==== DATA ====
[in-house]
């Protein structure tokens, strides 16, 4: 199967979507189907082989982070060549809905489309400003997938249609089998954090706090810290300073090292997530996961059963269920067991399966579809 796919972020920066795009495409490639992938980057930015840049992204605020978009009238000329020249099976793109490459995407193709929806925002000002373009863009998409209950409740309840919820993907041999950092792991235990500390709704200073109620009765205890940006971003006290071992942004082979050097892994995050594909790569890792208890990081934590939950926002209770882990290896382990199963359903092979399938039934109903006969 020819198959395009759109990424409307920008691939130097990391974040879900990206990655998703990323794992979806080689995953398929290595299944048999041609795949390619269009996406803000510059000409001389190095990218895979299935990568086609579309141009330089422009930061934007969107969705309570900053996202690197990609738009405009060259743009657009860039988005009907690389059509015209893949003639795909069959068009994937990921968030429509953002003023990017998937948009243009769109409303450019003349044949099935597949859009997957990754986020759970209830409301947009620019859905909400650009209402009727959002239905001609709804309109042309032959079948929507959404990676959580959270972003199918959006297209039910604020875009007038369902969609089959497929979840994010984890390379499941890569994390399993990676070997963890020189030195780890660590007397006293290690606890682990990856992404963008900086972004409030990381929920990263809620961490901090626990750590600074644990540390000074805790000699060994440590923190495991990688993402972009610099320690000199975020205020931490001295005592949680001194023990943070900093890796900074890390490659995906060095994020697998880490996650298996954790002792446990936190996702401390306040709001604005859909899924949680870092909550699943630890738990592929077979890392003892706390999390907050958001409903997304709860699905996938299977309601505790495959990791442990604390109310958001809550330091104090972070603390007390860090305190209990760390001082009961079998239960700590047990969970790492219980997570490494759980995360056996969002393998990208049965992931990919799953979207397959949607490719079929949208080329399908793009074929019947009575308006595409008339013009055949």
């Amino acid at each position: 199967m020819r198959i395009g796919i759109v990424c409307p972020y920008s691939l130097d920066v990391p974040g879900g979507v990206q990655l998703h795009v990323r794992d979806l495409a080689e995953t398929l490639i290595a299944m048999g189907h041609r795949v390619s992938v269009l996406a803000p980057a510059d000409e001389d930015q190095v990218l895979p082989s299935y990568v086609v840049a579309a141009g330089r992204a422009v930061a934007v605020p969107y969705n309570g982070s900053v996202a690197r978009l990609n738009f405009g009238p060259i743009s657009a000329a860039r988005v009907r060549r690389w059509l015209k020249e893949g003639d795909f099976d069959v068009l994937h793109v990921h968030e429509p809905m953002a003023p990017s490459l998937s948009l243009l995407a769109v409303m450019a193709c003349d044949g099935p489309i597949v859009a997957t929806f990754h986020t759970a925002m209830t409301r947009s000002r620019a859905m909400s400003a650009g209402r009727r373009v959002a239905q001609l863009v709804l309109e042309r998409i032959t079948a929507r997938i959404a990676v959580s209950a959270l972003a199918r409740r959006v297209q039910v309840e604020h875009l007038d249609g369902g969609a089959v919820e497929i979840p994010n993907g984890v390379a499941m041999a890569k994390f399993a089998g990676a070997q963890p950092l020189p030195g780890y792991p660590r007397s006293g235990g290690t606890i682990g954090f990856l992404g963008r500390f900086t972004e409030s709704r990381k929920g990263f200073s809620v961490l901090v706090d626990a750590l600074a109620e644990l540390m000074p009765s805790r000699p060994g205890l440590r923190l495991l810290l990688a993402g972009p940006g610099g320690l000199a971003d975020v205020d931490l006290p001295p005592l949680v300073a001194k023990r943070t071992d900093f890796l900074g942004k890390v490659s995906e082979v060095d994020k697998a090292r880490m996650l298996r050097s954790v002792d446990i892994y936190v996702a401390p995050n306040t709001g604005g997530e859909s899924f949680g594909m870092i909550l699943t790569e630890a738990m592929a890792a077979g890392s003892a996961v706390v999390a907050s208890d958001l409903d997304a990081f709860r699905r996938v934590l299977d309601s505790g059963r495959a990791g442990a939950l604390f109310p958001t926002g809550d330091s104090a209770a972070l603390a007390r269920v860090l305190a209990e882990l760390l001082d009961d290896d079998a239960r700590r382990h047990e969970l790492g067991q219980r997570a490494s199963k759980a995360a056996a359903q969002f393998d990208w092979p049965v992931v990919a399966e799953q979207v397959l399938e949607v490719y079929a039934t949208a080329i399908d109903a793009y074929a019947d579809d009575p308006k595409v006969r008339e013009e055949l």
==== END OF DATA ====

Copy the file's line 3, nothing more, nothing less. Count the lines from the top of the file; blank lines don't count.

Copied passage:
């Amino acid at each position: 199967m020819r198959i395009g796919i759109v990424c409307p972020y920008s691939l130097d920066v990391p974040g879900g979507v990206q990655l998703h795009v990323r794992d979806l495409a080689e995953t398929l490639i290595a299944m048999g189907h041609r795949v390619s992938v269009l996406a803000p980057a510059d000409e001389d930015q190095v990218l895979p082989s299935y990568v086609v840049a579309a141009g330089r992204a422009v930061a934007v605020p969107y969705n309570g982070s900053v996202a690197r978009l990609n738009f405009g009238p060259i743009s657009a000329a860039r988005v009907r060549r690389w059509l015209k020249e893949g003639d795909f099976d069959v068009l994937h793109v990921h968030e429509p809905m953002a003023p990017s490459l998937s948009l243009l995407a769109v409303m450019a193709c003349d044949g099935p489309i597949v859009a997957t929806f990754h986020t759970a925002m209830t409301r947009s000002r620019a859905m909400s400003a650009g209402r009727r373009v959002a239905q001609l863009v709804l309109e042309r998409i032959t079948a929507r997938i959404a990676v959580s209950a959270l972003a199918r409740r959006v297209q039910v309840e604020h875009l007038d249609g369902g969609a089959v919820e497929i979840p994010n993907g984890v390379a499941m041999a890569k994390f399993a089998g990676a070997q963890p950092l020189p030195g780890y792991p660590r007397s006293g235990g290690t606890i682990g954090f990856l992404g963008r500390f900086t972004e409030s709704r990381k929920g990263f200073s809620v961490l901090v706090d626990a750590l600074a109620e644990l540390m000074p009765s805790r000699p060994g205890l440590r923190l495991l810290l990688a993402g972009p940006g610099g320690l000199a971003d975020v205020d931490l006290p001295p005592l949680v300073a001194k023990r943070t071992d900093f890796l900074g942004k890390v490659s995906e082979v060095d994020k697998a090292r880490m996650l298996r050097s954790v002792d446990i892994y936190v996702a401390p995050n306040t709001g604005g997530e859909s899924f949680g594909m870092i909550l699943t790569e630890a738990m592929a890792a077979g890392s003892a996961v706390v999390a907050s208890d958001l409903d997304a990081f709860r699905r996938v934590l299977d309601s505790g059963r495959a990791g442990a939950l604390f109310p958001t926002g809550d330091s104090a209770a972070l603390a007390r269920v860090l305190a209990e882990l760390l001082d009961d290896d079998a239960r700590r382990h047990e969970l790492g067991q219980r997570a490494s199963k759980a995360a056996a359903q969002f393998d990208w092979p049965v992931v990919a399966e799953q979207v397959l399938e949607v490719y079929a039934t949208a080329i399908d109903a793009y074929a019947d579809d009575p308006k595409v006969r008339e013009e055949l």